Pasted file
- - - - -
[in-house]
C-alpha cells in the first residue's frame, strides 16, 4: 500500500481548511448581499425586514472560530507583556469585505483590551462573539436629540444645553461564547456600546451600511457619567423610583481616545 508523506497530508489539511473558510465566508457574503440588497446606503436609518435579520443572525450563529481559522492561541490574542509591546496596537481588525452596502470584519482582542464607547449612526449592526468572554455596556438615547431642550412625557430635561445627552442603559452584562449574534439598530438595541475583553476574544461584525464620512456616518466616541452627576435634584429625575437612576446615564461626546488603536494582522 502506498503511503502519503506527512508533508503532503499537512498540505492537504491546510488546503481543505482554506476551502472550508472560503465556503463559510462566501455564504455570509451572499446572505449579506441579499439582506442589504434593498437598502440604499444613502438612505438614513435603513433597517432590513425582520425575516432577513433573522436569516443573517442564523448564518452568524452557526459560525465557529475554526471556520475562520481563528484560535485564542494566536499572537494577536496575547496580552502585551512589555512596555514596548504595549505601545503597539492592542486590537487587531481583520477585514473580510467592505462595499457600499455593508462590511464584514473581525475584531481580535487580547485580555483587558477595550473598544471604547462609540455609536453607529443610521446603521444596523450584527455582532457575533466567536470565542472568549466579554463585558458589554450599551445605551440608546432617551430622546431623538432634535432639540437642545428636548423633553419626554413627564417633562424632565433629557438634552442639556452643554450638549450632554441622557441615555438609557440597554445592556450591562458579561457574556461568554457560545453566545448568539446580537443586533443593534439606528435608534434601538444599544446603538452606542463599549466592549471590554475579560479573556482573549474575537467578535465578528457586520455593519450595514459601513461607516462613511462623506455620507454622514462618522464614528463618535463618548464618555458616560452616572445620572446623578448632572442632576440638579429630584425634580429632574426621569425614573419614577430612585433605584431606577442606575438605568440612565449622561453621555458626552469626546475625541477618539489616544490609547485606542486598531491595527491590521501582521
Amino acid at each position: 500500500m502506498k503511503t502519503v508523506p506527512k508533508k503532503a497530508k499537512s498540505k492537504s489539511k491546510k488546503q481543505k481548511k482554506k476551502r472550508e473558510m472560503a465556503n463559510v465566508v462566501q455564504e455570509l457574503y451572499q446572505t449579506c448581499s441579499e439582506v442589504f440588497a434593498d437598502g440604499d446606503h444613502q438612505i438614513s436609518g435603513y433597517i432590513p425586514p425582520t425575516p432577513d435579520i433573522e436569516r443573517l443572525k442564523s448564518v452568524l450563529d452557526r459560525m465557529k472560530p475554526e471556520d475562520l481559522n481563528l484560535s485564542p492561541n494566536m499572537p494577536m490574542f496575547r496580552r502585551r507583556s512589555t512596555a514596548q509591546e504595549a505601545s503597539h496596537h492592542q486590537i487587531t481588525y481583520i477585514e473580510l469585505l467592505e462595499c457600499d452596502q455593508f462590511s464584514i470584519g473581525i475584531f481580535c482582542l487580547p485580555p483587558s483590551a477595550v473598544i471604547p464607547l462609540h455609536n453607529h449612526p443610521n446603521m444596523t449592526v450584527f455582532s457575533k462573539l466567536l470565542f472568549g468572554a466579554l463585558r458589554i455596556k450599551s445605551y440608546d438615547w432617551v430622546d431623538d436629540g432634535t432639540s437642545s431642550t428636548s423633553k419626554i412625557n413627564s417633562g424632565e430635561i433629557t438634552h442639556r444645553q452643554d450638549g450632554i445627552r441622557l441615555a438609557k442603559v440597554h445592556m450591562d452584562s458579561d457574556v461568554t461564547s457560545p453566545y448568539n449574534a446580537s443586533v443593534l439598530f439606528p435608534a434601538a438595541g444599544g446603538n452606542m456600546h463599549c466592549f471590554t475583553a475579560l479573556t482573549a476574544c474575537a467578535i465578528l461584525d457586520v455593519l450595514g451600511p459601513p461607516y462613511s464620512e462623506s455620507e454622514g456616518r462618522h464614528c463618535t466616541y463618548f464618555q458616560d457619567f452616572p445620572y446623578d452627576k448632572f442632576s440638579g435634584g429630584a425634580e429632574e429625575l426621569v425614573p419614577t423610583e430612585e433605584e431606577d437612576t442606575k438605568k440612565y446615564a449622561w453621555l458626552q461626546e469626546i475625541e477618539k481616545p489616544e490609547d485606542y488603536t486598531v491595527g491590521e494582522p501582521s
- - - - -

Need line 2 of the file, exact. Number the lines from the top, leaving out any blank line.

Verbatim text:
C-alpha cells in the first residue's frame, strides 16, 4: 500500500481548511448581499425586514472560530507583556469585505483590551462573539436629540444645553461564547456600546451600511457619567423610583481616545 508523506497530508489539511473558510465566508457574503440588497446606503436609518435579520443572525450563529481559522492561541490574542509591546496596537481588525452596502470584519482582542464607547449612526449592526468572554455596556438615547431642550412625557430635561445627552442603559452584562449574534439598530438595541475583553476574544461584525464620512456616518466616541452627576435634584429625575437612576446615564461626546488603536494582522 502506498503511503502519503506527512508533508503532503499537512498540505492537504491546510488546503481543505482554506476551502472550508472560503465556503463559510462566501455564504455570509451572499446572505449579506441579499439582506442589504434593498437598502440604499444613502438612505438614513435603513433597517432590513425582520425575516432577513433573522436569516443573517442564523448564518452568524452557526459560525465557529475554526471556520475562520481563528484560535485564542494566536499572537494577536496575547496580552502585551512589555512596555514596548504595549505601545503597539492592542486590537487587531481583520477585514473580510467592505462595499457600499455593508462590511464584514473581525475584531481580535487580547485580555483587558477595550473598544471604547462609540455609536453607529443610521446603521444596523450584527455582532457575533466567536470565542472568549466579554463585558458589554450599551445605551440608546432617551430622546431623538432634535432639540437642545428636548423633553419626554413627564417633562424632565433629557438634552442639556452643554450638549450632554441622557441615555438609557440597554445592556450591562458579561457574556461568554457560545453566545448568539446580537443586533443593534439606528435608534434601538444599544446603538452606542463599549466592549471590554475579560479573556482573549474575537467578535465578528457586520455593519450595514459601513461607516462613511462623506455620507454622514462618522464614528463618535463618548464618555458616560452616572445620572446623578448632572442632576440638579429630584425634580429632574426621569425614573419614577430612585433605584431606577442606575438605568440612565449622561453621555458626552469626546475625541477618539489616544490609547485606542486598531491595527491590521501582521